- Photos from events (with parent approval, of course!)
Although it may sound overwhelming to manage multiple groups, parents may appreciate being segmented so as to avoid being inundated with information irrelevant to their family – and receiving less notifications on Facebook!
Groups you may want to consider creating:
- Parents who are new to your school
- Parents who are new at being parents
- Groups for each grade level or classroom
- Groups for volunteers and committees
Privacy and Setup
Whether you believe a Facebook Business page is right for your school or not, you’ll need to create one in order to create your Facebook group. Understandably, parents will want to be sure that what they share in your groups is for members’ eyes only.
You can assure their family’s privacy by making the group private, as well as hidden, so that it’s invite-only by one of your admin and searchable only to members (When you go to create your group, the settings should look something like the image here – that is, if Facebook’s interface hasn’t changed).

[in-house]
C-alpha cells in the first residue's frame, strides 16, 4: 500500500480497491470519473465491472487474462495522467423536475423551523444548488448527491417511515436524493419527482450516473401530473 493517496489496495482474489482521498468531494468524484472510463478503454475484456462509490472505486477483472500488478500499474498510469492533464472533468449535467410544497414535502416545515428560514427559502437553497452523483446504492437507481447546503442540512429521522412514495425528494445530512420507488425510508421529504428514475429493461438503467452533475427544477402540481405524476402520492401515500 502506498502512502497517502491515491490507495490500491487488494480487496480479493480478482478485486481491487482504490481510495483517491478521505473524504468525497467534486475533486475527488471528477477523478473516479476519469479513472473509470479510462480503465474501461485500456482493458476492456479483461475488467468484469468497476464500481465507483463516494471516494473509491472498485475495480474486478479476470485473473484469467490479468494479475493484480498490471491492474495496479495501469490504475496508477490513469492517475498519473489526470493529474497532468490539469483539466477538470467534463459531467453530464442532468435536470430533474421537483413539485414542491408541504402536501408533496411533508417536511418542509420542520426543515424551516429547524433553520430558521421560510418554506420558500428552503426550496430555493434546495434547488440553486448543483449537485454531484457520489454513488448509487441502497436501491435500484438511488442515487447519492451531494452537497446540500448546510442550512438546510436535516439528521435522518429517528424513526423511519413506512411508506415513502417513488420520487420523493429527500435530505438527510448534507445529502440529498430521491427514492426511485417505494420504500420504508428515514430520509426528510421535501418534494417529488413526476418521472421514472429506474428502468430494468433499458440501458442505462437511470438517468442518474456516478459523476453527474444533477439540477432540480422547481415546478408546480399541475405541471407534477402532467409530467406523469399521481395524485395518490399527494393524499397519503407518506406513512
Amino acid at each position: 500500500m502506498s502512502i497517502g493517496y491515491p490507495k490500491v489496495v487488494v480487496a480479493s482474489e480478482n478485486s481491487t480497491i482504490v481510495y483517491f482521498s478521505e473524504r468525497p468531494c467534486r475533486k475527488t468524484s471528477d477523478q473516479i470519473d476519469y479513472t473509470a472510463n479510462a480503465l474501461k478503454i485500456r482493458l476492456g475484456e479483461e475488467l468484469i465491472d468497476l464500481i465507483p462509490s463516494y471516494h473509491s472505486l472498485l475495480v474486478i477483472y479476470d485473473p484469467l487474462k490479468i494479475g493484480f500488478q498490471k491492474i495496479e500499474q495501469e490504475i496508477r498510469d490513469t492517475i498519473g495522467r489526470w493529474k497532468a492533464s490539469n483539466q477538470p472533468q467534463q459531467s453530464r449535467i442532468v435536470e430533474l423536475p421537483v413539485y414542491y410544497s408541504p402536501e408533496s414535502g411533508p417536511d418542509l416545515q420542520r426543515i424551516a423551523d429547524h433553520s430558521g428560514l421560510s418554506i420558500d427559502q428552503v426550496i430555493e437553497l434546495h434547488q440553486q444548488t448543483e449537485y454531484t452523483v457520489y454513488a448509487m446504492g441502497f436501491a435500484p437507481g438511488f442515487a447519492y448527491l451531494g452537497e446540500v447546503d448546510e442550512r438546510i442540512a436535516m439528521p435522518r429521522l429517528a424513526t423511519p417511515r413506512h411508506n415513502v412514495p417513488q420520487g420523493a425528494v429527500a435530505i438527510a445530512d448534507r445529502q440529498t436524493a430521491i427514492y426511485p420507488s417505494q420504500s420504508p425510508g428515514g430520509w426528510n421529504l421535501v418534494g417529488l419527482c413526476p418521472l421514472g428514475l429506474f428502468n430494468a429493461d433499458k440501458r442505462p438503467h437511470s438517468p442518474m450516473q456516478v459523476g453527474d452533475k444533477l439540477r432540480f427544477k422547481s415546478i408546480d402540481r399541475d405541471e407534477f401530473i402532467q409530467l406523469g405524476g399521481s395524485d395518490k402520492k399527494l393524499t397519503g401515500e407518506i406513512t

There are additional settings to ensure only the right folks join your group, as well as follow guidelines, like requiring admin approval of new members and posts and establishing rules. Rules you may want to consider are things like no swearing or sharing photos of children who aren’t your own.
With Facebook groups, posts are more visible than those on a personal or business page, and they’re easier to organize and locate. Parents can choose to receive notifications about activity in your Facebook group, see your posts in their regular newsfeed, and seek out and select your group when they are looking for updates from you.
Although whatever you post to your Facebook group will be shared on the group’s general timeline, you can organize your posts in one of two ways: units and topics (Note: In this tutorial, the host states that topics are not available on Facebook for mobile devices. Facebook has since added this as a feature).
Here’s the difference:
- Topics categorize your existing content, with each category displayed at the top of the Facebook group for easy access of specific information. You can only select the topic after you’ve shared your post.
- Units have more features than topics. You can add a description for each topic and even see metrics how many folks are viewing your posts, so regardless of “likes” or comments, you’ll know what types of content get the most engagement. (Note: To create units, you must set your group to be a “social learning” group.)
With these tips, hopefully you’ll feel less like a fish out of water and more like the engaging school and Facebook admin you have the potential to be! Learn more about our EZSmiles app, a tool teachers love to use and parents love to use to share all that’s great about you and your program.